Cement job success is largely determined by fluid displacement efficiency. Optimum displacement requires understanding of flow patterns, frictional pressure losses and mutual interactions of mud, spacers and cement in annular spaces. Modeling this complex behavior is very difficult, but understanding it is essential to guarantee displacement success. A state-of-the-art cement displacement study was carried out using the very latest in computational fluid dynamics (CFD) modeling techniques, to identify practical guidelines and solutions to cement displacement challenges.
A state-of-the-art 3D "3-phase" (i.e. mud-spacer-cement phases) CFD model was created and simulations were carried out, featuring tracking of fluid interfaces during displacement, calculation of frictional pressure drops, and characterization of complex flow profiles. These simulations accounted for the effects of such complexities as non-Newtonian rheological behavior of all fluids involved, eccentric / narrow annuli, and pipe movement / rotation. The integrated study clearly identifies the root cause(s) of cement displacement failures and highlights comprehensive practical solutions, which are proposed for implementation in field operations.
There are many causes for cement displacement problems and failures, including poor borehole conditioning, inappropriate displacement flow rates, insufficient casing centralization, viscosity contrast mismatches between mud-spacer-cement leading to interface instabilities, etc. Our high-resolution finite element study quantifies the effects of many of these causes and highlights parameters that can improve displacement, such as avoiding high shear strength in non-Newtonian mud and cement rheology, reducing pipe eccentricity and applying pipe rotation during displacement. The modeling approach is used to identify optimum parameters values, and studies interdependencies between factors, for instance determining optimum rheology, flow rate and pipe rotation speeds when pipe is placed eccentrically in the hole, in order to maximize the probability of displacement success in the field. Particularly revealing are the non-intuitive results obtained while modeling mud, spacer and cement as non-Newtonian yield power law (YPL) fluids, which has never been done before.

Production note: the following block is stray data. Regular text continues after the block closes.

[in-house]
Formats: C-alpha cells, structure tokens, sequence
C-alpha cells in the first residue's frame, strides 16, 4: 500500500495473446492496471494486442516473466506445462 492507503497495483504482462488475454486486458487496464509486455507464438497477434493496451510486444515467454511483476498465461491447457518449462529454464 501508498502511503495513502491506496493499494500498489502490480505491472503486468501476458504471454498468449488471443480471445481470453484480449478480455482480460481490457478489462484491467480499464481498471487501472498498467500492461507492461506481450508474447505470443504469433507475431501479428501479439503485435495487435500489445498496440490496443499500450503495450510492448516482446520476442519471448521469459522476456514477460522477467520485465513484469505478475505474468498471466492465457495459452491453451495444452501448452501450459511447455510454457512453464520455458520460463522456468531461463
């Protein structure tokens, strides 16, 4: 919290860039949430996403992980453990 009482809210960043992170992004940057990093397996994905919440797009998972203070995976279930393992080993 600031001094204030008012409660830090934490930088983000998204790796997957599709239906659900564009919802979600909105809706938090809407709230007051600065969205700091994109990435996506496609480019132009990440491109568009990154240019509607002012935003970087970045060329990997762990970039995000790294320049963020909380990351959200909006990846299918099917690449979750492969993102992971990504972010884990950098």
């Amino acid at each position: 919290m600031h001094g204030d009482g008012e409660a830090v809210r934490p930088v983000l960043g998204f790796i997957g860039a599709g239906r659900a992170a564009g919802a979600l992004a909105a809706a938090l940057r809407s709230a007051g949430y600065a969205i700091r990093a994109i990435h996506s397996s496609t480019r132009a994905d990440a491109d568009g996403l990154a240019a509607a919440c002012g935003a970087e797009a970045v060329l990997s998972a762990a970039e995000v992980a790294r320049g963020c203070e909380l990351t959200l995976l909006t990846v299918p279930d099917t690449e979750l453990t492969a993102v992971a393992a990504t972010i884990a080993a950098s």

This paper presents: (1) a new, state-of-the-art 3D CFD model; (2) advanced numerical analysis of cement displacement, taking into account complexities such as non-Newtonian rheology, borehole enlargement, pipe eccentricity, and pipe movement during displacement; (3) practical guidelines derived from the modeling results that can be used for improved cement job pre-planning and field application.